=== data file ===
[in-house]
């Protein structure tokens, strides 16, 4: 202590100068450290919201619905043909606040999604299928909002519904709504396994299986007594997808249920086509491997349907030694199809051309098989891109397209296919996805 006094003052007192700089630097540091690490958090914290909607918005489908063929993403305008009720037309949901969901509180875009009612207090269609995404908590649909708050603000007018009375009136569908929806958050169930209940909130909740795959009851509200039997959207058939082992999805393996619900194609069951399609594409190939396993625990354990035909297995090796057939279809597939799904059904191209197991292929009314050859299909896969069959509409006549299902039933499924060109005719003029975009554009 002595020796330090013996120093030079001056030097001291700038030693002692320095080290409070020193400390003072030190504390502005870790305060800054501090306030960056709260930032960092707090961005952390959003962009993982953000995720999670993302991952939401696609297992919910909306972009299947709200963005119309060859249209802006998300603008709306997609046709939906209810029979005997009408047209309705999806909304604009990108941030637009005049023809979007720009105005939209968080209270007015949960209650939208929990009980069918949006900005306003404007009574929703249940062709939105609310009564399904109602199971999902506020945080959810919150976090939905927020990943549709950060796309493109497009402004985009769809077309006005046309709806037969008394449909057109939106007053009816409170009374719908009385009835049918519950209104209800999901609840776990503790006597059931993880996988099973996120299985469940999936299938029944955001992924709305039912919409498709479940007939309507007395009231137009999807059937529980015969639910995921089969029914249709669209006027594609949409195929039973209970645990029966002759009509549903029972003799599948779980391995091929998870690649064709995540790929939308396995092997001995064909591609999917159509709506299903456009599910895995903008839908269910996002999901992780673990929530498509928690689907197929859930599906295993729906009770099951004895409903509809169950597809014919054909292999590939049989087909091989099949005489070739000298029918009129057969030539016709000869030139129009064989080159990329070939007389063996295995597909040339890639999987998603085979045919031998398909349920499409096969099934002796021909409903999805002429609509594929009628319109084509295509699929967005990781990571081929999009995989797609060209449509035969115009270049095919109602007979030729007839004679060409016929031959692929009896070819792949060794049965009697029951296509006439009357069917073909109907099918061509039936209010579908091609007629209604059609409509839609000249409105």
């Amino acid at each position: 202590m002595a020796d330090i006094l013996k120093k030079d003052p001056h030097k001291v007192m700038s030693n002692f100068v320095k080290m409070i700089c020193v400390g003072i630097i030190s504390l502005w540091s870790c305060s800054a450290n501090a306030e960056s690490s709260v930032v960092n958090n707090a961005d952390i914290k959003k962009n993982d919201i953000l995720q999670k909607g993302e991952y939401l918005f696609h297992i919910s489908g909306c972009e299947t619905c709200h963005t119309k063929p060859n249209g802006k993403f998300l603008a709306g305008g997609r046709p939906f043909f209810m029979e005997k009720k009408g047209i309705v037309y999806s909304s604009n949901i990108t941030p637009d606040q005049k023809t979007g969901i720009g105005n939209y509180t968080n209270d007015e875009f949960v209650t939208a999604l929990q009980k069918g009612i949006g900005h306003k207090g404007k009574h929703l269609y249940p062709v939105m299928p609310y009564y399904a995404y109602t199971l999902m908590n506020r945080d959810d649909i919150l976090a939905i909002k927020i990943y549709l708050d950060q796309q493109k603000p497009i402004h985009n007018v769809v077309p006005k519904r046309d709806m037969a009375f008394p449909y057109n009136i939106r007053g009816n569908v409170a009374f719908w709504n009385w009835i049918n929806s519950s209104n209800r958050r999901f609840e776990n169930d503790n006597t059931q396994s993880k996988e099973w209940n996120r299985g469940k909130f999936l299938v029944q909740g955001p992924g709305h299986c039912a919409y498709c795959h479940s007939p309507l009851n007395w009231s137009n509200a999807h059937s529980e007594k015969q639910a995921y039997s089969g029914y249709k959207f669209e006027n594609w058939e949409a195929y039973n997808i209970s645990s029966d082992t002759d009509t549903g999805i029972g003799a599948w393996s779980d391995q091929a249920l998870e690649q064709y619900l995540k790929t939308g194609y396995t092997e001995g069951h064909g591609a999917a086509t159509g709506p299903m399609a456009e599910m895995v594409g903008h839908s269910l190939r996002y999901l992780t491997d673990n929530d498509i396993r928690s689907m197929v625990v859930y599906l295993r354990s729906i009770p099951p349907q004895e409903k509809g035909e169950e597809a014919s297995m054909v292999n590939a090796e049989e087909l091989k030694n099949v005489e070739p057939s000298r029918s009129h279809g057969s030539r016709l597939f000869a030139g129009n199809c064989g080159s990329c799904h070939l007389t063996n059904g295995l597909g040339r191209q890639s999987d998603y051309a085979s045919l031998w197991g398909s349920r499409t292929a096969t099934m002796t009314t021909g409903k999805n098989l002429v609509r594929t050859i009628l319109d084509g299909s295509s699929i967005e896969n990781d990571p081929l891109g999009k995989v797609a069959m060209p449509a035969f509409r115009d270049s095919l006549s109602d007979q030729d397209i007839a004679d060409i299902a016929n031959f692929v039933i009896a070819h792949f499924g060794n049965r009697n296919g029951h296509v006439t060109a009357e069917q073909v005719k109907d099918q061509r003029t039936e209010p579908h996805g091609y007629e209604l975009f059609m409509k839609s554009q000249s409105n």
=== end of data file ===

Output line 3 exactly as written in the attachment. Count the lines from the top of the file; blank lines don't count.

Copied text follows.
């Amino acid at each position: 202590m002595a020796d330090i006094l013996k120093k030079d003052p001056h030097k001291v007192m700038s030693n002692f100068v320095k080290m409070i700089c020193v400390g003072i630097i030190s504390l502005w540091s870790c305060s800054a450290n501090a306030e960056s690490s709260v930032v960092n958090n707090a961005d952390i914290k959003k962009n993982d919201i953000l995720q999670k909607g993302e991952y939401l918005f696609h297992i919910s489908g909306c972009e299947t619905c709200h963005t119309k063929p060859n249209g802006k993403f998300l603008a709306g305008g997609r046709p939906f043909f209810m029979e005997k009720k009408g047209i309705v037309y999806s909304s604009n949901i990108t941030p637009d606040q005049k023809t979007g969901i720009g105005n939209y509180t968080n209270d007015e875009f949960v209650t939208a999604l929990q009980k069918g009612i949006g900005h306003k207090g404007k009574h929703l269609y249940p062709v939105m299928p609310y009564y399904a995404y109602t199971l999902m908590n506020r945080d959810d649909i919150l976090a939905i909002k927020i990943y549709l708050d950060q796309q493109k603000p497009i402004h985009n007018v769809v077309p006005k519904r046309d709806m037969a009375f008394p449909y057109n009136i939106r007053g009816n569908v409170a009374f719908w709504n009385w009835i049918n929806s519950s209104n209800r958050r999901f609840e776990n169930d503790n006597t059931q396994s993880k996988e099973w209940n996120r299985g469940k909130f999936l299938v029944q909740g955001p992924g709305h299986c039912a919409y498709c795959h479940s007939p309507l009851n007395w009231s137009n509200a999807h059937s529980e007594k015969q639910a995921y039997s089969g029914y249709k959207f669209e006027n594609w058939e949409a195929y039973n997808i209970s645990s029966d082992t002759d009509t549903g999805i029972g003799a599948w393996s779980d391995q091929a249920l998870e690649q064709y619900l995540k790929t939308g194609y396995t092997e001995g069951h064909g591609a999917a086509t159509g709506p299903m399609a456009e599910m895995v594409g903008h839908s269910l190939r996002y999901l992780t491997d673990n929530d498509i396993r928690s689907m197929v625990v859930y599906l295993r354990s729906i009770p099951p349907q004895e409903k509809g035909e169950e597809a014919s297995m054909v292999n590939a090796e049989e087909l091989k030694n099949v005489e070739p057939s000298r029918s009129h279809g057969s030539r016709l597939f000869a030139g129009n199809c064989g080159s990329c799904h070939l007389t063996n059904g295995l597909g040339r191209q890639s999987d998603y051309a085979s045919l031998w197991g398909s349920r499409t292929a096969t099934m002796t009314t021909g409903k999805n098989l002429v609509r594929t050859i009628l319109d084509g299909s295509s699929i967005e896969n990781d990571p081929l891109g999009k995989v797609a069959m060209p449509a035969f509409r115009d270049s095919l006549s109602d007979q030729d397209i007839a004679d060409i299902a016929n031959f692929v039933i009896a070819h792949f499924g060794n049965r009697n296919g029951h296509v006439t060109a009357e069917q073909v005719k109907d099918q061509r003029t039936e209010p579908h996805g091609y007629e209604l975009f059609m409509k839609s554009q000249s409105n």